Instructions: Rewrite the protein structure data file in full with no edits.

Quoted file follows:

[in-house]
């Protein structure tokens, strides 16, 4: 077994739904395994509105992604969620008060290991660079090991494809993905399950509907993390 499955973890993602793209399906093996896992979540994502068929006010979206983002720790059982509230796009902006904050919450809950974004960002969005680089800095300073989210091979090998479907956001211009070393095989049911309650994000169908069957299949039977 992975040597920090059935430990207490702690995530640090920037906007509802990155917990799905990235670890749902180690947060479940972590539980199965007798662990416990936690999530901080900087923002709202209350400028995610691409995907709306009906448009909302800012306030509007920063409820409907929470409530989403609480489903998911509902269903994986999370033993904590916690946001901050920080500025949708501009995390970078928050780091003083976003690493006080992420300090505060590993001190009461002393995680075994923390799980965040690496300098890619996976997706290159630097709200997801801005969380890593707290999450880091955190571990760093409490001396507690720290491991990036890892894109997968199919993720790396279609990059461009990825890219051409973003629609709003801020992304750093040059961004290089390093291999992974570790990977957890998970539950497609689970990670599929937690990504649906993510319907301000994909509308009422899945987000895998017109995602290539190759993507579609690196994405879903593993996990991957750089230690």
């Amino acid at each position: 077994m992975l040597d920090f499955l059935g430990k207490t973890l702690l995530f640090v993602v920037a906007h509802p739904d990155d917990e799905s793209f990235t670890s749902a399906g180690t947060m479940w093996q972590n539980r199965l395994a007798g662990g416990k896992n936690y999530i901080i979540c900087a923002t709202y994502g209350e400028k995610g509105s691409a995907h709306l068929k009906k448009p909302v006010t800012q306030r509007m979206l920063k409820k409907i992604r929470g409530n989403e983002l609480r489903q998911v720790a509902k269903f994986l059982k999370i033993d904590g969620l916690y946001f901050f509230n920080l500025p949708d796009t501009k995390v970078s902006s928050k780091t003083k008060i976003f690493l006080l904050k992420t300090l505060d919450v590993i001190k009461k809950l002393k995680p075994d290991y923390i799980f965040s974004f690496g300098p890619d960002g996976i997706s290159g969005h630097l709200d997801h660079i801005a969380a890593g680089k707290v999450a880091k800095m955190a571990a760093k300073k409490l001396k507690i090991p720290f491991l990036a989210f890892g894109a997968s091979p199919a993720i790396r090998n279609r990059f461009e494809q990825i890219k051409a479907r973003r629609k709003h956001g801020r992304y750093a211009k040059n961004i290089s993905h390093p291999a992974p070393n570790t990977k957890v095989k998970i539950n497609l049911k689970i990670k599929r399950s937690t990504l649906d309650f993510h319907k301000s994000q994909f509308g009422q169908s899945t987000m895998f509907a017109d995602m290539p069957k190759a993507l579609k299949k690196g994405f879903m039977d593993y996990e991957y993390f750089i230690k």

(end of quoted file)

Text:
[in-house]
């Protein structure tokens, strides 16, 4: 077994739904395994509105992604969620008060290991660079090991494809993905399950509907993390 499955973890993602793209399906093996896992979540994502068929006010979206983002720790059982509230796009902006904050919450809950974004960002969005680089800095300073989210091979090998479907956001211009070393095989049911309650994000169908069957299949039977 992975040597920090059935430990207490702690995530640090920037906007509802990155917990799905990235670890749902180690947060479940972590539980199965007798662990416990936690999530901080900087923002709202209350400028995610691409995907709306009906448009909302800012306030509007920063409820409907929470409530989403609480489903998911509902269903994986999370033993904590916690946001901050920080500025949708501009995390970078928050780091003083976003690493006080992420300090505060590993001190009461002393995680075994923390799980965040690496300098890619996976997706290159630097709200997801801005969380890593707290999450880091955190571990760093409490001396507690720290491991990036890892894109997968199919993720790396279609990059461009990825890219051409973003629609709003801020992304750093040059961004290089390093291999992974570790990977957890998970539950497609689970990670599929937690990504649906993510319907301000994909509308009422899945987000895998017109995602290539190759993507579609690196994405879903593993996990991957750089230690």
């Amino acid at each position: 077994m992975l040597d920090f499955l059935g430990k207490t973890l702690l995530f640090v993602v920037a906007h509802p739904d990155d917990e799905s793209f990235t670890s749902a399906g180690t947060m479940w093996q972590n539980r199965l395994a007798g662990g416990k896992n936690y999530i901080i979540c900087a923002t709202y994502g209350e400028k995610g509105s691409a995907h709306l068929k009906k448009p909302v006010t800012q306030r509007m979206l920063k409820k409907i992604r929470g409530n989403e983002l609480r489903q998911v720790a509902k269903f994986l059982k999370i033993d904590g969620l916690y946001f901050f509230n920080l500025p949708d796009t501009k995390v970078s902006s928050k780091t003083k008060i976003f690493l006080l904050k992420t300090l505060d919450v590993i001190k009461k809950l002393k995680p075994d290991y923390i799980f965040s974004f690496g300098p890619d960002g996976i997706s290159g969005h630097l709200d997801h660079i801005a969380a890593g680089k707290v999450a880091k800095m955190a571990a760093k300073k409490l001396k507690i090991p720290f491991l990036a989210f890892g894109a997968s091979p199919a993720i790396r090998n279609r990059f461009e494809q990825i890219k051409a479907r973003r629609k709003h956001g801020r992304y750093a211009k040059n961004i290089s993905h390093p291999a992974p070393n570790t990977k957890v095989k998970i539950n497609l049911k689970i990670k599929r399950s937690t990504l649906d309650f993510h319907k301000s994000q994909f509308g009422q169908s899945t987000m895998f509907a017109d995602m290539p069957k190759a993507l579609k299949k690196g994405f879903m039977d593993y996990e991957y993390f750089i230690k």